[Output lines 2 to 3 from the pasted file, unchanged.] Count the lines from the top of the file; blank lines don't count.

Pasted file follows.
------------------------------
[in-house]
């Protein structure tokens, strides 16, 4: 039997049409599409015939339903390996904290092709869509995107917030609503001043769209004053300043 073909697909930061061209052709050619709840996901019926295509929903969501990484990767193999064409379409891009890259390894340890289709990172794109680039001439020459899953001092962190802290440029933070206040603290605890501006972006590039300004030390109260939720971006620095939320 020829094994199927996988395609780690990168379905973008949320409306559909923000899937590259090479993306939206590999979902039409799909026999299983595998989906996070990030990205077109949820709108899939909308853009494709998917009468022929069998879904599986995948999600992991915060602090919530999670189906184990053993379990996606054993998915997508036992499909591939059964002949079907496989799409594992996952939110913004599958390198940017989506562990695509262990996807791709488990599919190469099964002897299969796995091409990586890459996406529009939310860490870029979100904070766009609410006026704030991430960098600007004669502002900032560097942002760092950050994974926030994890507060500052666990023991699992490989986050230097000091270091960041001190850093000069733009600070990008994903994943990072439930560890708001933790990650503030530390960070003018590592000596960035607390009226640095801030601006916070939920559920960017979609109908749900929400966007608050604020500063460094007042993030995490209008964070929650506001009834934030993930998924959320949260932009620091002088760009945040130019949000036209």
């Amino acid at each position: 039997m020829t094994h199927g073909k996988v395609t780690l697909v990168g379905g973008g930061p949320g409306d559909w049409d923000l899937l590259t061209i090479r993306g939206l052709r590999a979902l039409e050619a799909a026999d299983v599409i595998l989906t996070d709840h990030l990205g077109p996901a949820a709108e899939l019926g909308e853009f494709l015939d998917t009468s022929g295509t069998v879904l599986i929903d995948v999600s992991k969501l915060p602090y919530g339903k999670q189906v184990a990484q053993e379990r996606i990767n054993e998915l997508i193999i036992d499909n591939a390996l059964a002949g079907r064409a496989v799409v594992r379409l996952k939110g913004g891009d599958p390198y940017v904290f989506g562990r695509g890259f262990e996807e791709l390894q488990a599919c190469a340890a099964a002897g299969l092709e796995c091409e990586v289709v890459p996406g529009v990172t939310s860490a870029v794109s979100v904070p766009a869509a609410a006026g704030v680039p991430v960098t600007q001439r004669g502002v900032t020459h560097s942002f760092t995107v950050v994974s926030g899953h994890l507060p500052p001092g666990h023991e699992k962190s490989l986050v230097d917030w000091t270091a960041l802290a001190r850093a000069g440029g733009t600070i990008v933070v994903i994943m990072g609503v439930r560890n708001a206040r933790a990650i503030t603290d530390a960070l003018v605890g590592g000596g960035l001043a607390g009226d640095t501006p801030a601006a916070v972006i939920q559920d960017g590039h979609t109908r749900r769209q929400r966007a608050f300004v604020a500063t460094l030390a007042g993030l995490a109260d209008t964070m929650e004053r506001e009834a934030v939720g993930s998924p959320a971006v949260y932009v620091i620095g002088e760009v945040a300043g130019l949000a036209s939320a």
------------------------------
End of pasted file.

């Protein structure tokens, strides 16, 4: 039997049409599409015939339903390996904290092709869509995107917030609503001043769209004053300043 073909697909930061061209052709050619709840996901019926295509929903969501990484990767193999064409379409891009890259390894340890289709990172794109680039001439020459899953001092962190802290440029933070206040603290605890501006972006590039300004030390109260939720971006620095939320 020829094994199927996988395609780690990168379905973008949320409306559909923000899937590259090479993306939206590999979902039409799909026999299983595998989906996070990030990205077109949820709108899939909308853009494709998917009468022929069998879904599986995948999600992991915060602090919530999670189906184990053993379990996606054993998915997508036992499909591939059964002949079907496989799409594992996952939110913004599958390198940017989506562990695509262990996807791709488990599919190469099964002897299969796995091409990586890459996406529009939310860490870029979100904070766009609410006026704030991430960098600007004669502002900032560097942002760092950050994974926030994890507060500052666990023991699992490989986050230097000091270091960041001190850093000069733009600070990008994903994943990072439930560890708001933790990650503030530390960070003018590592000596960035607390009226640095801030601006916070939920559920960017979609109908749900929400966007608050604020500063460094007042993030995490209008964070929650506001009834934030993930998924959320949260932009620091002088760009945040130019949000036209």
């Amino acid at each position: 039997m020829t094994h199927g073909k996988v395609t780690l697909v990168g379905g973008g930061p949320g409306d559909w049409d923000l899937l590259t061209i090479r993306g939206l052709r590999a979902l039409e050619a799909a026999d299983v599409i595998l989906t996070d709840h990030l990205g077109p996901a949820a709108e899939l019926g909308e853009f494709l015939d998917t009468s022929g295509t069998v879904l599986i929903d995948v999600s992991k969501l915060p602090y919530g339903k999670q189906v184990a990484q053993e379990r996606i990767n054993e998915l997508i193999i036992d499909n591939a390996l059964a002949g079907r064409a496989v799409v594992r379409l996952k939110g913004g891009d599958p390198y940017v904290f989506g562990r695509g890259f262990e996807e791709l390894q488990a599919c190469a340890a099964a002897g299969l092709e796995c091409e990586v289709v890459p996406g529009v990172t939310s860490a870029v794109s979100v904070p766009a869509a609410a006026g704030v680039p991430v960098t600007q001439r004669g502002v900032t020459h560097s942002f760092t995107v950050v994974s926030g899953h994890l507060p500052p001092g666990h023991e699992k962190s490989l986050v230097d917030w000091t270091a960041l802290a001190r850093a000069g440029g733009t600070i990008v933070v994903i994943m990072g609503v439930r560890n708001a206040r933790a990650i503030t603290d530390a960070l003018v605890g590592g000596g960035l001043a607390g009226d640095t501006p801030a601006a916070v972006i939920q559920d960017g590039h979609t109908r749900r769209q929400r966007a608050f300004v604020a500063t460094l030390a007042g993030l995490a109260d209008t964070m929650e004053r506001e009834a934030v939720g993930s998924p959320a971006v949260y932009v620091i620095g002088e760009v945040a300043g130019l949000a036209s939320a």